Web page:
Warranties come in two types: implied and express. Implied warranties are typically vaguely worded and cover defects in workmanship. Disputes over these types of problems are usually subjective and difficult to resolve. Express warranties have more precise wording about what is covered and the specific length of coverage. Your real estate agent or lawyer can help you interpret the contract so you understand what type of warranty you have.
Builder warranties will not cover:
- Items with a manufacturer's warranty, such as appliances;
- Defects that result from the homeowner’s neglect or poor maintenance;
- Damages resulting from ordinary wear and tear;
- Defects in items installed by the homeowner or contractors not employed by the builder;
- Damage from natural disasters.
Read More: FHA New Home Warranty Requirements
Make a Budget for Yourself
It's easy to go overboard with the abundance of options and upgrades offered by the builder. After all, these are high-profit items for the builder, so they're going to encourage you to buy them. You want improvement and upgrades, but you don't want to do so much that your home becomes the most expensive house on the block. One rule of thumb for homebuyers is to separate the options into the things that are best done now and the things that can be done later.
You need to make a budget and stick to it. You may have additional out-of-pocket costs, such as landscaping if it's not included, which can add up to several thousand dollars in addition to your down payment and closing costs. Also, keep in mind that most new homes don't come with window coverings, so figure in those costs.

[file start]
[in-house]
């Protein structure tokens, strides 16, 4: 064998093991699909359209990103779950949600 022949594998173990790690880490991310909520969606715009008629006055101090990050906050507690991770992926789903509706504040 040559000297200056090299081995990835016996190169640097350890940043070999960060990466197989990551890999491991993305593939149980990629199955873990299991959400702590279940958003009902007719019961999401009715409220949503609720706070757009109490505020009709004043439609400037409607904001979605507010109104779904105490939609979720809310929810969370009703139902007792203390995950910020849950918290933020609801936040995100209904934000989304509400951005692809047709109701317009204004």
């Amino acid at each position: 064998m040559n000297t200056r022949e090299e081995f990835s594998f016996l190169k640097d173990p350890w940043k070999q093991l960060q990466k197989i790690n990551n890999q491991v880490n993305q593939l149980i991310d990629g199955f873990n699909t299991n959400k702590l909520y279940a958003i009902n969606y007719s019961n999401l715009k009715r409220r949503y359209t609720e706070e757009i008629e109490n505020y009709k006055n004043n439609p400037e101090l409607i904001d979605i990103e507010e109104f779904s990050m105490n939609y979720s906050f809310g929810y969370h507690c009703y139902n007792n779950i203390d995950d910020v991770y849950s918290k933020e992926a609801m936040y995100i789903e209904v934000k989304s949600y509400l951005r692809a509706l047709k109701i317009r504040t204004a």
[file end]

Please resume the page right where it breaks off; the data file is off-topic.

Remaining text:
Speaking of budgets, if you have a homeowners association fee to pay on top of your monthly mortgage payment, figure that in along with your property taxes when you're thinking about your overall monthly expenses.
Hire Your Own Lawyer
Have your own lawyer review the contract before you sign. The home builders’ contracts used by the building industry aren't necessarily written to protect the buyer.
Make sure you have the right to cancel the contract if something happens that is not in your favor. The contract should also give you the right to hire your own independent inspector.
Find out if the contract has a cost escalation clause. You don't want to find out at closing that you owe more money than you thought because of price increases you didn't know were coming.
What is the timing for construction and completion? What recourse do you have if you're not able to move into your new house on time? These are all issues that your lawyer will be aware of and make sure they're covered in the contract to your benefit, not the builder’s.
Hire Your Own Inspector
While you may think you don't need to have a home inspector for a new home, it's still a good idea. New homes can have problems just like old homes, and you want to know about them before you sign the contract and the builder’s warranties expire.
Ideally, you could have two inspections. The first inspection would be for the electrical wiring, plumbing, ethernet and security wiring before the walls go up. The second inspection would take place at the final walk-through and before you sign the closing documents.
An inspection could cost anywhere from $300 to $1,000 and is well worth the money for your peace of mind when buying what you consider to be "our home."
- Trulia: Tips for Buying New Construction Homes
- Realtor.com: Buying a New Construction? Why You Need Your Own Real Estate Agent
- Bankrate: Buying New Construction? Avoid These 5 Costly Mistakes
- National Association of Home Builders: How to Choose a Home Builder
- Moving.com: 10 Questions to Ask When Buying New Home Construction
- Redfin: How to Buy New Home Construction
James Woodruff has been a management consultant to more than 1,000 small businesses. As a senior management consultant and owner, he used his technical expertise to conduct an analysis of a company's operational, financial and business management issues. James has been writing business and finance related topics for work.chron, bizfluent.com, smallbusiness.chron.com and e-commerce websites since 2007. He graduated from Georgia Tech with a Bachelor of Mechanical Engineering and received an MBA from Columbia University.